Friday, March 28, 2008

Volcanoes, guitars and…macramé?

Oh, dear friends, it has been too long since my last update. I appreciate the subtle hints, such as emailing to ask if I’m still alive. So you want another installment of my great Bolivian adventure? Hold on to your hats…

…or don’t. Life is progressing in the same slow, steady pace as always. In fact, in order to recount what I’ve been up to the past month or so, I find myself consulting my planner and personal journal. Things are going well: I’m healthy, I’m happy, and best of all I’m working. On a scale of 1-10 (Joy, if you’re reading this, you’ll recall 1 and 10 as being near unreachable. It’s important to be realistic, no?) I would rate the past month about an 8. Here’s a recap:

In late February/early March, I had a site visit from our volunteer leader (a 3rd year volunteer) Claire. Site visits are important because they give a volunteer a second (Peace Corps, that is) opinion on the way things are going in-site, be it work or otherwise. I’ve found it to be a (albeit wonderful) challenge to more or less be placed in a community and have to find some way to use your knowledge and skills to help the town develop or improve. Granted, we do have project guidelines, but it’s far from your everyday 9-5 desk job. (Which is a large part of PC’s appeal.) Anyway, so I got some important feedback on which job possibilities I should leave for later and which I should pursue more aggressively. One of the most important things about my work here is turning out to be not what I do, but with whom I work.

After the site visit, I took a trip to Sajama National Park. I’m hoping to get photos any day now so that I can show you all. It’s absolutely beautiful. I am thinking quite seriously about climbing the extinct, glacier-topped volcano during the 2009 season. It would be a challenge and a thrill, for sure. Besides the volcano, the park has the world’s highest forest, of a funny little endangered tree species; a large area of various geysers (none of which shot up while we were there); hot springs; and lots of llamas and vicuñas. While the park is in the same department I live in, I was surprised at how cold it was there! I can only imagine what it would be like during climbing season, which is in the dead of winter.

Mid-March I took a trip to Cochabamba for several reasons. First and foremost, to visit my friend Joy in her site. It’s good to get to loosen up around friends once in a while, to not have to take such care in what you say both in actual language and cultural context. To just be able to be once in a while. Plus, her site is in the Cochabamba department and, my, how green it is there! Even the city is lined with trees with huge blossoms and grass and shrubs…It’s so amazing that so many very different natural worlds exist within one country. While in Cochabamba, I was also able to help a fellow volunteer out at her orphanage, giving some internet lessons to the kids. Besides that, I caught up on some paperwork in the office and (somewhat foolishly) spent my vacation savings on a guitar.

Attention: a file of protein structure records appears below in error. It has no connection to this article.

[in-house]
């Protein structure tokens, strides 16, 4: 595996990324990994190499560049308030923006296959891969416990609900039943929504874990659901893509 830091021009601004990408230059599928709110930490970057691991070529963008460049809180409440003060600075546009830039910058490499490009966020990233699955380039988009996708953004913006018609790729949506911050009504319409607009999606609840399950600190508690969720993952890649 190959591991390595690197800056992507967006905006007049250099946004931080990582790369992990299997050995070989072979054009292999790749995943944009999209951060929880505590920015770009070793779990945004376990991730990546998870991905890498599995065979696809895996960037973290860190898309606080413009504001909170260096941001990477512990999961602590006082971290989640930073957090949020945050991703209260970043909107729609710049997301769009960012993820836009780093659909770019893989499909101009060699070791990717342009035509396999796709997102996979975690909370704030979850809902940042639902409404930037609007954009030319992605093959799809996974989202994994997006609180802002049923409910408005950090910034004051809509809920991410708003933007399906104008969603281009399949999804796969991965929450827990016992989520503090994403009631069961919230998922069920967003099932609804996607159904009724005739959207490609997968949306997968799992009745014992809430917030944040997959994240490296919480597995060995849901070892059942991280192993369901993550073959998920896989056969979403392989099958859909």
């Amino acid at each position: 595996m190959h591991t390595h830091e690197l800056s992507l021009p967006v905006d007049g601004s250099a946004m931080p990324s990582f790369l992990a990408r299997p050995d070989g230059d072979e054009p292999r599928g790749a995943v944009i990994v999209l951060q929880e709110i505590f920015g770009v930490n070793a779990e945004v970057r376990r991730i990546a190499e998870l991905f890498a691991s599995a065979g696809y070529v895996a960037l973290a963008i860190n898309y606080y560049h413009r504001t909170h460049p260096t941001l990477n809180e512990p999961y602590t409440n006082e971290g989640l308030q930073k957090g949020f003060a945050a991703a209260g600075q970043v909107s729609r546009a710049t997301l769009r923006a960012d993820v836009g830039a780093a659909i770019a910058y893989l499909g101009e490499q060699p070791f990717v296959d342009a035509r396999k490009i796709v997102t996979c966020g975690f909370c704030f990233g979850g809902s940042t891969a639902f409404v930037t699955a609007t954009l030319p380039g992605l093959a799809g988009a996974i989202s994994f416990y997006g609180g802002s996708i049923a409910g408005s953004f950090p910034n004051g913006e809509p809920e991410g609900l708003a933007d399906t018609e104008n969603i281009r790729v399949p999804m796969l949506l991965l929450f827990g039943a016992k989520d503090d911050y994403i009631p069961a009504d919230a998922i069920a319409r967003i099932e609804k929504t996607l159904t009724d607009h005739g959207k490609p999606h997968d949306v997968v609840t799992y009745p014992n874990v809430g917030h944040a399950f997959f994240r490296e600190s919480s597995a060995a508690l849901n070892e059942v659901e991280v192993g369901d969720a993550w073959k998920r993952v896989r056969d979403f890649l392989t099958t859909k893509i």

At this point, you may be asking yourselves what I am thinking buying a guitar. It’s true that I have little to no musical talent and that, when I bought the guitar I’d never even held one in my life. Well, I say unto you nay-sayers that is precisely the reason that I bought a guitar. If my quest is unsuccessful musically, at least I will have filled my free time for the next couple of years. Like I said before, my book supply is constantly running low. To continue the guitar saga, I found a teacher in my site. He is my host brother’s music teacher at school and plays in a local Bolivian folk band. Upon meeting him, the first thing he did was give me a lovely poster advertising his band. The second thing he did was sell me the band’s cd, insisting I could listen now, pay later, surely some kind of Bolivian-pueblo line of credit. I was pleased to find that, although the actual songs, the melodies, are the usual set of Bolivian songs, the lyrics and themes of the songs have to do with my site. The third thing he did was tune my guitar, something that I hadn’t yet learned to do. Then we started with the lesson. I learned two chords and was told to practice them over and over again. You wouldn’t believe how entertaining it was to practice two simple chords over and over and over for nearly a week. I went back for another lesson. I learned a whopping seven new chords and slowly deciphered my teacher’s system of naming the notes “do-re-mi-fa-sol-la-si-do” and “the other do-re-mi-fa-sol-la-si-do”. For the brief time I learned piano and sang in choir, all I had ever heard of was a-b-c-d-e-f-g, with sharps and flats and then there was a song I learned with “do-re-mi-fa-so-la-ti­-do”. I asked my teacher one day if “la” wasn’t “a” and he said that no such thing as “a” existed. I’ve since stopped trying to be so rigid in my learning and just soak up all he’s got to teach and the way he learned it. But one thing perpetually bugged me: my guitar was constantly out-of-tune and I kept having to hunt him down to fix it or try to ignore the awful sounds coming from what I was practicing. I had borrowed the book “Guitars for Dummies” (no, seriously) from the PC library, to supplement what I was learning from my teacher. This book arrived missing the accompanying cd, which I think is probably the only way that a book on beginning guitar could actually work without a teacher. But there was a section about how to tune your guitar to itself. Naturally, this is not the route you would take professionally but it was good enough for my purposes. That beautiful guitar, which cost exactly half of a month’s allowance. That poor, beautiful guitar. The first couple strings went well. But something happened with the third string. No matter how much I “tuned” the string, it still sounded flat to me. This is why your first lesson with a teacher should be how to tune the guitar. Stupid girl. The string broke with a loud SNAP right against my hand. Of course I can replace the string, but I think I was a bit stunned by the physical result of my carelessness. I haven’t hardly practiced those new chords and I haven’t yet had the courage to tell my teacher what I’ve done.